So you are going on a walking vacation and want to bring your hiking poles, trekking poles, nordic walking sticks, or whatever you call them.
Flying with trekking poles is probably going to cost you a fee to bring checked luggage.
Let’s take a look at the regulations.
TSA Rules About Hiking Poles and Treking Poles
The Transportation Security Administration doesn’t allow anything that could be used as a weapon into the airplane cabin.
Here’s what they had to say about flying with hiking poles.
Bringing Hiking Or Trekking Poles In Carry-On Luggage
You are not permitted to bring hiking poles or trekking poles in carry-on bags. This ban includes retractable or extendable hiking poles.
The TSA officers on the ground have the final say about what gear isn’t allowed through security checkpoint.
However the rules are that all hiking sticks are prohibited from hand luggage.
Bringing Hiking Or Trekking Poles In Checked Luggage
You can pack your hiking poles in checked luggage.
Just be aware that there is a risk that checked luggage can be lost or delayed. There is also a small risk of theft.
Given that checked luggage usually involves a fee you might want to consider shipping your trekking poles to your destination.
Collapsible walking poles could form a small package and would probably cost less to forward to your hotel than paying for checked baggage.
Still Unsure? Ask The TSA About Your Hiking Sticks
You can ask the TSA directly about what you can and can’t bring into the airplane cabin.
Just show them a photo on Twitter by writing to @AskTSA and they’ll get back to you.
Brittany asked about bringing collapsible hiking poles in her carry-on bag.
The TSA told her that they’d need to be packed in checked luggage. Even collapsible hiking poles are not permitted in hand luggage.
Kate’s husband had tried to fly with fold up hiking poles. He had to surrender them at the security checkpoint.
Isn’t a hiking stick just a walking stick and are mobility aids like canes not allowed?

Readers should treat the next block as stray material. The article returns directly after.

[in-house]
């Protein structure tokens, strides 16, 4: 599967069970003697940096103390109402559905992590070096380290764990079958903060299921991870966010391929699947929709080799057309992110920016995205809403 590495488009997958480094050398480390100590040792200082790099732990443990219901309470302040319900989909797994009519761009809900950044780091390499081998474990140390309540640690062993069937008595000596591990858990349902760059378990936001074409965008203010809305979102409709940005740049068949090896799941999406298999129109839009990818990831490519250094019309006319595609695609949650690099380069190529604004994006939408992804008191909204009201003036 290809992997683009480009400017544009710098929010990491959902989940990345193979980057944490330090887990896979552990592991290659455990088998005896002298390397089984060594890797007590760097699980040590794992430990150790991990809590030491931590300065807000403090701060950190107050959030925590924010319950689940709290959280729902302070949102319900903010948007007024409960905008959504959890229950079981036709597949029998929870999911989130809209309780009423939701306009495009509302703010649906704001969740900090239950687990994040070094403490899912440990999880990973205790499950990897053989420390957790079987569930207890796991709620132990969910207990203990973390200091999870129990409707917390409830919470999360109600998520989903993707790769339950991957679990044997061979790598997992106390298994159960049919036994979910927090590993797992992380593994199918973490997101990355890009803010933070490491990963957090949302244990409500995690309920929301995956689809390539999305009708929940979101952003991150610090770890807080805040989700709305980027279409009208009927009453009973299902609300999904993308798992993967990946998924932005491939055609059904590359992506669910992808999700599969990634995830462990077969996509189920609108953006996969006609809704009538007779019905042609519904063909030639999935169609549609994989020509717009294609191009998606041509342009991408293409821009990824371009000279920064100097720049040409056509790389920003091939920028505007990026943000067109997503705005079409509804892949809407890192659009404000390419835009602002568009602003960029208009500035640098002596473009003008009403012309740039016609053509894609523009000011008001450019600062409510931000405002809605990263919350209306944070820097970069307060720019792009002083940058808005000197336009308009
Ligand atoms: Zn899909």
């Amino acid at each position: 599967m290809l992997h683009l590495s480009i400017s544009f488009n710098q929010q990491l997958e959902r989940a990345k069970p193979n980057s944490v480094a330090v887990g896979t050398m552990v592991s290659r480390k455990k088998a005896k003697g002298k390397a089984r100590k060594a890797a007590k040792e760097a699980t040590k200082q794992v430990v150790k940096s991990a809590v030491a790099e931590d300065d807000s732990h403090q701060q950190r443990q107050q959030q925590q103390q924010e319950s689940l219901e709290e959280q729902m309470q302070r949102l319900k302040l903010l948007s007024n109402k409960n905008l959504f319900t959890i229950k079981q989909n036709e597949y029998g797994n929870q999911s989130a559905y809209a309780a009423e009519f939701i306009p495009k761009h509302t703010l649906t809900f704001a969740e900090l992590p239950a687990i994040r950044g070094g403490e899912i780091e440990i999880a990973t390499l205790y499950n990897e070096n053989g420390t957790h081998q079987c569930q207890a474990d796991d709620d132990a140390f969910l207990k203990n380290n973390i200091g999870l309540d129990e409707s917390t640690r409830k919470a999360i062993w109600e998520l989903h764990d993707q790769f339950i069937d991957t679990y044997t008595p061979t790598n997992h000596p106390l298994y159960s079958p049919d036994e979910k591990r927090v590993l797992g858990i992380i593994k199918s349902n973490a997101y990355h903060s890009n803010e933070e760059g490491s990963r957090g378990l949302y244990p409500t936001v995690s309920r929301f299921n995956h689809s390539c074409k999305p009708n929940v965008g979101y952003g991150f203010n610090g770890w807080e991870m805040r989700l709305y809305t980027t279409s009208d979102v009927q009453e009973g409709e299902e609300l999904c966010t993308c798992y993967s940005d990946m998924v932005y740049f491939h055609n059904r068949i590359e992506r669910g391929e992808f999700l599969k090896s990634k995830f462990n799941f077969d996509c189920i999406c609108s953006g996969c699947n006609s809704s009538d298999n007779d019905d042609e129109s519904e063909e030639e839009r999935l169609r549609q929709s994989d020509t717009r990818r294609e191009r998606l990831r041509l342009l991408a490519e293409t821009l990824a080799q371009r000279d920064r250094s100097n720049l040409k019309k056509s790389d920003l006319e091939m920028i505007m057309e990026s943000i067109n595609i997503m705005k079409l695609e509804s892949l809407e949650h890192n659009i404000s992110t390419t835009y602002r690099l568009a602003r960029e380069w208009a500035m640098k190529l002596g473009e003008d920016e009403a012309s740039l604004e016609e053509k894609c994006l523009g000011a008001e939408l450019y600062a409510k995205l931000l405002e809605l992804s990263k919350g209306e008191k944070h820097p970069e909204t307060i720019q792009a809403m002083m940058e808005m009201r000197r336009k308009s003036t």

If you really use a walking stick as a mobility device you should be able to take it through the checkpoint. The problem is the TSA views hiking poles as sporting equipment rather than mobility aids.
Kathy uses a trekking pole as a mobility aid and the TSA told her that she should be able to take it through the security checkpoint.
The difference is that Kathy’s trekking pole was being used as a mobility aid and not hiking equipment. I know the difference is subtle. You can bring a walking stick if you need a walking stick to help you walk. You can’t just bring a walking stick or a cane without a medical need for a mobility aid.
This traveler thought if they had hiking poles without a sharp spike they might be permitted in hand luggage, but the TSA replied that “all hiking poles must be packed in checked bags”.
Jennifer wanted to bring Black Diamond hiking poles in her carry-on. Even when the tips are not sharp you could use these as a bludgeon. That’s why the TSA don’t want you bringing them onboard. It would hurt if someone whacked you on the head with a trekking pole.
You can’t take hiking poles on a plane in your carry-on bag. The TSA views these as a potential weapon and hence a security threat.
If you are bringing a checked suitcase then that’s where to pack your trekking poles.
If you’d rather fly with carry-on only then consider shipping your hiking sticks to your destination.